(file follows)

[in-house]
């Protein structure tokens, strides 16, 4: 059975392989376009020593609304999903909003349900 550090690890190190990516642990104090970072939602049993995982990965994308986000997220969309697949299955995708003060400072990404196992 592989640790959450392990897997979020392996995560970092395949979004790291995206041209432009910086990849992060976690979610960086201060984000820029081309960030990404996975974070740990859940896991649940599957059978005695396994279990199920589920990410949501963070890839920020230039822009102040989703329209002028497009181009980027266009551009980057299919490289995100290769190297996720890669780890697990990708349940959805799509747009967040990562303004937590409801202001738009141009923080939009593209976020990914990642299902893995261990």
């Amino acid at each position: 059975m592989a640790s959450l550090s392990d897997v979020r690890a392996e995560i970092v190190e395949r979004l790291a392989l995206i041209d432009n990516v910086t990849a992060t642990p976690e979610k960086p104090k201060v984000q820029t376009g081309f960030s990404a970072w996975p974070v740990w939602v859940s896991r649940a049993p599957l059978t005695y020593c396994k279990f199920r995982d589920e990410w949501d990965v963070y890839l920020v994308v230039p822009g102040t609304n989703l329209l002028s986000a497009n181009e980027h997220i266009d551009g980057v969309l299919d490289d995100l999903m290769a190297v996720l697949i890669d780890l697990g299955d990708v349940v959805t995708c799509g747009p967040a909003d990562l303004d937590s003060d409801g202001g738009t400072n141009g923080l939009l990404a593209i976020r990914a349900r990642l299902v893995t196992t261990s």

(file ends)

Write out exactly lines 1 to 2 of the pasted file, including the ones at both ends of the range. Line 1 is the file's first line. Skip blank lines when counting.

[in-house]
């Protein structure tokens, strides 16, 4: 059975392989376009020593609304999903909003349900 550090690890190190990516642990104090970072939602049993995982990965994308986000997220969309697949299955995708003060400072990404196992 592989640790959450392990897997979020392996995560970092395949979004790291995206041209432009910086990849992060976690979610960086201060984000820029081309960030990404996975974070740990859940896991649940599957059978005695396994279990199920589920990410949501963070890839920020230039822009102040989703329209002028497009181009980027266009551009980057299919490289995100290769190297996720890669780890697990990708349940959805799509747009967040990562303004937590409801202001738009141009923080939009593209976020990914990642299902893995261990």